K-State Research & Extension News
MANHATTAN, Kan. – Continuing to mow grass throughout the fall in preparation for cold weather yields healthier grass in the spring.
While rumors claim that allowing grass to grow tall will insulate it against the cold winter weather, K-State Research and Extension horticulturalist Ward Upham said tall grass will provide little protection against winter. In fact, canopies that are too tall may even cause damage if they become matted down and harbor snow mold.
“The lawn will benefit more from continuing to mow at the recommended height than from trying to gain some insulation against winter cold by allowing it to grow tall,” Upham said.
He said the recommended heights for grasses in Kansas is as follows: Tall fescue 2.5 -3.5 inches Kentucky bluegrass 2-3 inches Perennial ryegrass 2-3 inches Buffalograss 2-3 inches Bermudagrass 1-2 inches Zoysiagrass 1-2 inches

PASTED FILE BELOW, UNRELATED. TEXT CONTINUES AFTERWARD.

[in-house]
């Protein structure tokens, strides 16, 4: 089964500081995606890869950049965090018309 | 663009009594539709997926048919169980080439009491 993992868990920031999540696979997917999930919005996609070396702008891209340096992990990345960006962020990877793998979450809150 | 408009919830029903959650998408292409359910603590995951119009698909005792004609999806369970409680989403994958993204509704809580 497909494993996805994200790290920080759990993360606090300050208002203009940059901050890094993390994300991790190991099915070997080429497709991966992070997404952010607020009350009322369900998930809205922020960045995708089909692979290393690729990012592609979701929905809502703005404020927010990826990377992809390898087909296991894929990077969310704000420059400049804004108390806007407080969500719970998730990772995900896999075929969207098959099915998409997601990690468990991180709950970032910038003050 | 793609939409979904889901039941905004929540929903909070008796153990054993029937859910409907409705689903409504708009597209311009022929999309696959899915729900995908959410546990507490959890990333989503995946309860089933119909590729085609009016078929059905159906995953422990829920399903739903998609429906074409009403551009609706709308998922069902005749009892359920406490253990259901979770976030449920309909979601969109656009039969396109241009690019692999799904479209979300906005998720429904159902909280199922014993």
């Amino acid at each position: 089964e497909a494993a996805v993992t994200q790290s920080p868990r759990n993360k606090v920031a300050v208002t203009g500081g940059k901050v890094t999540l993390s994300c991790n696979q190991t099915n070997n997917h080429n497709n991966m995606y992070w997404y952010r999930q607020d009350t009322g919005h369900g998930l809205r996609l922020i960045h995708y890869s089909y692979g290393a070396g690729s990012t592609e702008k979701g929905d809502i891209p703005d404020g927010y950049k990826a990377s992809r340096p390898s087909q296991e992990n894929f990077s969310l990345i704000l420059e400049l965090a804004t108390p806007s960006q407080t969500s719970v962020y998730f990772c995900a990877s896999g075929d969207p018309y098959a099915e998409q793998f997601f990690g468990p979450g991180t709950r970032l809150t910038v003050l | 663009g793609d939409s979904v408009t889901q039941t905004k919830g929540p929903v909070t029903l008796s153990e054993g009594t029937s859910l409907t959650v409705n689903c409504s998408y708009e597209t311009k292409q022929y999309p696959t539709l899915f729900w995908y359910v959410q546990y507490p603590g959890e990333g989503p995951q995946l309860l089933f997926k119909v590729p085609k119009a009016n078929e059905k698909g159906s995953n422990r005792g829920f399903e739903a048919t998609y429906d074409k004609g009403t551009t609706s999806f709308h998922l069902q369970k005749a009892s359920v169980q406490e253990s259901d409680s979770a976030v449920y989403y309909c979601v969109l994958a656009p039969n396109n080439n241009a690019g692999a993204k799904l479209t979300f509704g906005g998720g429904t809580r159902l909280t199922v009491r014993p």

Mowing grass at the higher end of these ranges during early fall helps the grass store more carbohydrates for the winter, Upham said.
K-State Research and Extension is a short name for the Kansas State University Agricultural Experiment Station and Cooperative Extension Service, a program designed to generate and distribute useful knowledge for the well-being of Kansans. Supported by county, state, federal and private funds, the program has county Extension offices, experiment fields, area Extension offices and regional research centers statewide. Its headquarters is on the K-State campus, Manhattan.